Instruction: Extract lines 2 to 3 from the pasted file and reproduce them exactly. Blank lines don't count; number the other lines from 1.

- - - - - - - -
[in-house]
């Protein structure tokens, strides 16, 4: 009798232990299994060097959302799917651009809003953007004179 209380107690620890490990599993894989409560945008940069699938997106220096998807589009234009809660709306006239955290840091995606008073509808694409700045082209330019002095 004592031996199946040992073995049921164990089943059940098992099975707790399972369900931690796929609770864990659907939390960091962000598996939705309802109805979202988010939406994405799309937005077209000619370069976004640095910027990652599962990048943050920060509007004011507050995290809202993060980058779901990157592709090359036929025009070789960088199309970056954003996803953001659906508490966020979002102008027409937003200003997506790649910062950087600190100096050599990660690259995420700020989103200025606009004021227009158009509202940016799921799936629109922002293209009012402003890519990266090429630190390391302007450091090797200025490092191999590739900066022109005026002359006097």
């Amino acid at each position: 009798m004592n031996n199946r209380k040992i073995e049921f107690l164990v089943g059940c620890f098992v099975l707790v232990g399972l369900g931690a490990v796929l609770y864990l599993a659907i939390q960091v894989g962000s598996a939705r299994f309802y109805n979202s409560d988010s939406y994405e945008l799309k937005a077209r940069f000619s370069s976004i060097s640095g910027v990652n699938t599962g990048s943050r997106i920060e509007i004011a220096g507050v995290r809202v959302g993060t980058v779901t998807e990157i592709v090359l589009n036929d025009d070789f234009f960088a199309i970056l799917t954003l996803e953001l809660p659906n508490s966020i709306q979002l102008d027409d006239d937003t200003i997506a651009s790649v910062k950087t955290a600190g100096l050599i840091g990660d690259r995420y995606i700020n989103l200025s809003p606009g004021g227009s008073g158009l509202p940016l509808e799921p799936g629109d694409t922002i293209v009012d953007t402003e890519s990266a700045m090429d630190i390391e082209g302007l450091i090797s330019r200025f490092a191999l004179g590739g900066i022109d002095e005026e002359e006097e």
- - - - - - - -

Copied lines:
């Protein structure tokens, strides 16, 4: 009798232990299994060097959302799917651009809003953007004179 209380107690620890490990599993894989409560945008940069699938997106220096998807589009234009809660709306006239955290840091995606008073509808694409700045082209330019002095 004592031996199946040992073995049921164990089943059940098992099975707790399972369900931690796929609770864990659907939390960091962000598996939705309802109805979202988010939406994405799309937005077209000619370069976004640095910027990652599962990048943050920060509007004011507050995290809202993060980058779901990157592709090359036929025009070789960088199309970056954003996803953001659906508490966020979002102008027409937003200003997506790649910062950087600190100096050599990660690259995420700020989103200025606009004021227009158009509202940016799921799936629109922002293209009012402003890519990266090429630190390391302007450091090797200025490092191999590739900066022109005026002359006097």
């Amino acid at each position: 009798m004592n031996n199946r209380k040992i073995e049921f107690l164990v089943g059940c620890f098992v099975l707790v232990g399972l369900g931690a490990v796929l609770y864990l599993a659907i939390q960091v894989g962000s598996a939705r299994f309802y109805n979202s409560d988010s939406y994405e945008l799309k937005a077209r940069f000619s370069s976004i060097s640095g910027v990652n699938t599962g990048s943050r997106i920060e509007i004011a220096g507050v995290r809202v959302g993060t980058v779901t998807e990157i592709v090359l589009n036929d025009d070789f234009f960088a199309i970056l799917t954003l996803e953001l809660p659906n508490s966020i709306q979002l102008d027409d006239d937003t200003i997506a651009s790649v910062k950087t955290a600190g100096l050599i840091g990660d690259r995420y995606i700020n989103l200025s809003p606009g004021g227009s008073g158009l509202p940016l509808e799921p799936g629109d694409t922002i293209v009012d953007t402003e890519s990266a700045m090429d630190i390391e082209g302007l450091i090797s330019r200025f490092a191999l004179g590739g900066i022109d002095e005026e002359e006097e």